Meb Keflezighi

Boston Marathon preview: Can Meb Keflezighi repeat?

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On paper, an American has a decent shot at the top three in the Boston Marathon on Monday. Perhaps even a win.

That’s Shalane Flanagan, who has the fifth-fastest personal best over 26.2 miles among the women’s field — behind four Ethiopians.

As for defending men’s champion Meb Keflezighi? He’s got the 13th-fastest personal best in the men’s field, which includes a former world record holder and the 2013 Boston Marathon winner.

He’s actually ranked higher on the men’s elite start list than last year (when he had the 15th-fastest personal best). Keflezighi is the only man in the top 15 born in the 1970s. He was born in 1975.

“Last year, nobody had good chances for me to win,” Keflezighi told reporters in Boston on Friday. “I think the chances are higher, at least according to others, this year than it was last year.”

Keflezighi will line up in Hopkinton on Monday morning with a chance to become the first U.S. man to repeat as Boston champ since Bill Rodgers won three straight from 1978-80 (Universal Sports, 8:30 a.m. ET, elite women at 9:32, elite men at 10).

The 2004 Olympic silver medalist has said his goal is to finish in the top three or run a personal best. He did both last year, though Boston times don’t count toward official personal bests due to the net downhill, point-to-point course.

Keflezighi can race with no pressure, given he’s already won this race and is not expected to prevail Monday.

But he also has factors working against him. He’s one year older, to turn 40 in May. And the top East Africans likely won’t let him get away with last year’s strategy, breaking around the eight-mile mark. They’ll stay with him this time.

So, Keflezighi will likely relinquish his title as reigning Boston champion on Monday.

Ethiopian Lelisa Desisa is favored to take the crown, given he’s finished first or second in every major race he’s finished the last two years, including winning Boston in 2013.

The very best Kenyans — world record holder Dennis Kimetto, No. 2 all time Emmanuel Mutai and New York City Marathon winner Wilson Kipsang — are not in the field.

“I don’t want the year to be over,” Keflezighi said with a laugh in Boston on Friday. “The greatest of all the marathons.”

An Ethiopian will also likely win the women’s race. The four fastest elites are from that nation, led by Mare Dibaba and Buzunesh Deba, runners-up to Kenyan Rita Jeptoo at the 2014 Chicago Marathon and 2014 Boston Marathon, respectively.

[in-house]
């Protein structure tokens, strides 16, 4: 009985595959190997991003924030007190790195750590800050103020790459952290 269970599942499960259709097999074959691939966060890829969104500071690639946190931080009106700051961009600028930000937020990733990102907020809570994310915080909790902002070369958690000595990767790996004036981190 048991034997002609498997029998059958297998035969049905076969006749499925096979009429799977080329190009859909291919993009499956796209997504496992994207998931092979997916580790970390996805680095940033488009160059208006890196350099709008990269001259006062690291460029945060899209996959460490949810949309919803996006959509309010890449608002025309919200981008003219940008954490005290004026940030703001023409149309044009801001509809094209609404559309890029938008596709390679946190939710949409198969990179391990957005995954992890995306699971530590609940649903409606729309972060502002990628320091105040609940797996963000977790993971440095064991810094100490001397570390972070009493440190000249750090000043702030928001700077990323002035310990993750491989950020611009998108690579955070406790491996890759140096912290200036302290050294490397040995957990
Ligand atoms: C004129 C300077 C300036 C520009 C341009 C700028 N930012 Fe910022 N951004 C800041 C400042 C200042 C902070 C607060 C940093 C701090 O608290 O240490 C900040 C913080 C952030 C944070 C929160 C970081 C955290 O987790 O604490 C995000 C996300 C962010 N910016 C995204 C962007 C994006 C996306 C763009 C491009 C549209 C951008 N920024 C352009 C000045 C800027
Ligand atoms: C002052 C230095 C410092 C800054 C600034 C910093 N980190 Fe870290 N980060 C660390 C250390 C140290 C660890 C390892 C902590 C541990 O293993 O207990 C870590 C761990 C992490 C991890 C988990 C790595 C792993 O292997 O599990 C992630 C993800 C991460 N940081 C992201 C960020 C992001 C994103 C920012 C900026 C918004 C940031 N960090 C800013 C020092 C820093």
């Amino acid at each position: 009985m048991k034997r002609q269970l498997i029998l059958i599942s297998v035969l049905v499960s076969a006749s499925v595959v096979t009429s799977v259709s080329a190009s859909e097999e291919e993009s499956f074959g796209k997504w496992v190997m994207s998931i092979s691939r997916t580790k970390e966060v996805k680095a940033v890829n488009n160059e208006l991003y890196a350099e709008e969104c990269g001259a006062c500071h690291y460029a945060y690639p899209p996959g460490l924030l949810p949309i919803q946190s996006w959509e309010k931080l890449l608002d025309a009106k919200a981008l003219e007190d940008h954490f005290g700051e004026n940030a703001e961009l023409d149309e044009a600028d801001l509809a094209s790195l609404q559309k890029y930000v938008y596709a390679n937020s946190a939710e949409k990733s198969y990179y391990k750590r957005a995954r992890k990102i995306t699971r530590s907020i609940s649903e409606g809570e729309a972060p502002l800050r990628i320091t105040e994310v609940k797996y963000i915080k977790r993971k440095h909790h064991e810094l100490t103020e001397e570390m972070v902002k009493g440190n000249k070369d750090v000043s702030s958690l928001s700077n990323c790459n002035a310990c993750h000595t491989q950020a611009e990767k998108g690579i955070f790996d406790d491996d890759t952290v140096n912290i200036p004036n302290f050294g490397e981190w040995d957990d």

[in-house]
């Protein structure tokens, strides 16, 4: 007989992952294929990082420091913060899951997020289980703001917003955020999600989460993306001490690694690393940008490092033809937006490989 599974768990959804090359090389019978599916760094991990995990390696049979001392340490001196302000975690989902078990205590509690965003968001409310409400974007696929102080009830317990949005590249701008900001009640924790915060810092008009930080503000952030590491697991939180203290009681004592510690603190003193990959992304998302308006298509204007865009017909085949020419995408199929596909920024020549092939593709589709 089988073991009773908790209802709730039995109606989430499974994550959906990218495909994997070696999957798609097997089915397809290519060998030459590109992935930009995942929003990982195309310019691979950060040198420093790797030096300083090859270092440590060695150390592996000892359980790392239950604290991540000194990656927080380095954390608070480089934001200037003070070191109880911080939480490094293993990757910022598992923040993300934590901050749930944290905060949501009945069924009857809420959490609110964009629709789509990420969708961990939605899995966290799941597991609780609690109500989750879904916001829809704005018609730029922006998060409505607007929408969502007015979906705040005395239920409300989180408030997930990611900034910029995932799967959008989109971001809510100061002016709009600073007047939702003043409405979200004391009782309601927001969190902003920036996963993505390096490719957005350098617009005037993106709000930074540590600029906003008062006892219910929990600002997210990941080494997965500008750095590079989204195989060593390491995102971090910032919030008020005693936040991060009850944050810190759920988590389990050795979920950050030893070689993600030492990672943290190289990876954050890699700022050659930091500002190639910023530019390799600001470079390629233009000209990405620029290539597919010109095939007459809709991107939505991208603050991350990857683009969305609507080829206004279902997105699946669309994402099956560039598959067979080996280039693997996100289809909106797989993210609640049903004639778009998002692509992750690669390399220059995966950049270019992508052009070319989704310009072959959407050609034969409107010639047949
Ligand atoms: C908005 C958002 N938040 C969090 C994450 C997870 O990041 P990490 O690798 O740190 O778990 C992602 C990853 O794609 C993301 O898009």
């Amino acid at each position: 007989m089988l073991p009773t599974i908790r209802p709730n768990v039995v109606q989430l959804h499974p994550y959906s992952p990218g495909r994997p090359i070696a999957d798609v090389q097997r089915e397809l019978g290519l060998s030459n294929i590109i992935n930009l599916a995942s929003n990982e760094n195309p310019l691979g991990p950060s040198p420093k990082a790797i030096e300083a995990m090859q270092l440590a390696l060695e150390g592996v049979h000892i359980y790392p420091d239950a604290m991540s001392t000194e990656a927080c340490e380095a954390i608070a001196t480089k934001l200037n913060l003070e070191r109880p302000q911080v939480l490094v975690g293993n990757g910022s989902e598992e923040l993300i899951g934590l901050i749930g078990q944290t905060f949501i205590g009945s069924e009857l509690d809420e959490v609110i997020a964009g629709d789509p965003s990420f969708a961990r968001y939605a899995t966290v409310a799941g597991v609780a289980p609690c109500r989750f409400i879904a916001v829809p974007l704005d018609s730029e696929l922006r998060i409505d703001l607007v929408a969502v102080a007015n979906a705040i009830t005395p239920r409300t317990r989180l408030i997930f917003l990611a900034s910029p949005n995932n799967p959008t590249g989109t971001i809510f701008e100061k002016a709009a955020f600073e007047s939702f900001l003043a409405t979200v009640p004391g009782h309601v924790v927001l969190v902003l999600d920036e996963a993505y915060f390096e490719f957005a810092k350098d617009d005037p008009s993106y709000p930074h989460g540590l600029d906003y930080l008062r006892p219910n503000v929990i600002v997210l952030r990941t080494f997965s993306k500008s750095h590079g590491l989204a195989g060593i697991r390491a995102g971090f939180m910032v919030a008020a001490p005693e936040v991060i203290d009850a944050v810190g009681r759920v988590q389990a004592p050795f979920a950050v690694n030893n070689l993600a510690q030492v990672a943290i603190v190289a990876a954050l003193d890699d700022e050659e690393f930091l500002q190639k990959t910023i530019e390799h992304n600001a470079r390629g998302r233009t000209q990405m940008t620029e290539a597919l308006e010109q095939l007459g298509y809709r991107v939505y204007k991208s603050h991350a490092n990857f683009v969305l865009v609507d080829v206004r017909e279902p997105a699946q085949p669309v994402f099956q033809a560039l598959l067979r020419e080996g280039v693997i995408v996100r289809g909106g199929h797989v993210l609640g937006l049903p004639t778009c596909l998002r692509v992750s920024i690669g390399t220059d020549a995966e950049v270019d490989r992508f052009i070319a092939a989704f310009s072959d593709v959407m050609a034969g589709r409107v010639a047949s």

Jeptoo, the 2013 and 2014 Boston winner, is not going for a threepeat Monday because she tested positive for EPO in September and was suspended for two years.

Flanagan, 33 and the 2008 Olympic 10,000m bronze medalist, finished seventh in Boston last year in 2:22:02, which was 3:36 faster than her personal best going in.

Flanagan went another 48 seconds faster at the Berlin Marathon on Sept. 28, placing third. Now, her personal best is within 1:22 of the top-ranked woman in the field, Dibaba.

A U.S. woman hasn’t won Boston in 30 years.

“I feel really optimistic and excited about this year, just because we don’t have [Jeptoo] in the race,” Flanagan told media in Boston on Friday. “That makes me feel like the possibilities are open and endless for anyone. It’s not like decided before the race who’s going to win.”

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2020 Tour de France standings

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2020 Tour de France results for the yellow jersey, green jersey, white jersey and polka-dot jersey …

Overall (Yellow Jersey)
1. Tadej Pogacar (SLO) — 87:20:05
2. Primoz Roglic (SLO) — +:59
3. Richie Porte (AUS) — +3:30
4. Mikel Landa (ESP) — +5:58
5. Enric Mas (ESP) — +6:07
6. Miguel Angel Lopez (COL) — +6:47
7. Tom Dumoulin (NED) — +7:48
8. Rigberto Uran (COL) — +8:02
9. Adam Yates (GBR) — +9:25
10. Damiano Caruso (ITA) — +14:03
13. Richard Carapaz (ECU) — +25:53
15. Sepp Kuss (USA) — +42:20
17. Nairo Quintana (COL) — +1:03:07
29. Thibaut Pinot (FRA) — +1:59:54
36. Julian Alaphilippe (FRA) — +2:19:11
DNF. Egan Bernal (COL)

Sprinters (Green Jersey)
1. Sam Bennett (IRL) — 380 points
2. Peter Sagan (SVK) — 284
3. Matteo Trentin (ITA) — 260
4. Bryan Coquard (FRA) — 181
5. Wout van Aert (BEL) — 174

Climbers (Polka-Dot Jersey)
1. Tadej Pogacar (SLO) — 82 points
2. Richard Carapaz (ECU) — 74
3. Primoz Roglic (SLO) — 67
4. Marc Hirschi (SUI) — 62
5. Miguel Angel Lopez (COL) — 51

Young Rider (White Jersey)
1. Tadej Pogacar (SLO) — 87:20:13
2. Enric Mas (ESP) — +6:07
3. Valentin Madouas (FRA) — +1:42:43
4. Dani Martinez (COL) — +1:55:12
5. Lennard Kamna (GER) — +2:15:39

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TOUR DE FRANCE: TV, Stream Schedule | Stage By Stage | Favorites, Predictions

Tadej Pogacar, Slovenia win Tour de France for the ages

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A Tour de France that almost didn’t happen ended up among the most exciting in the race’s 117-year history.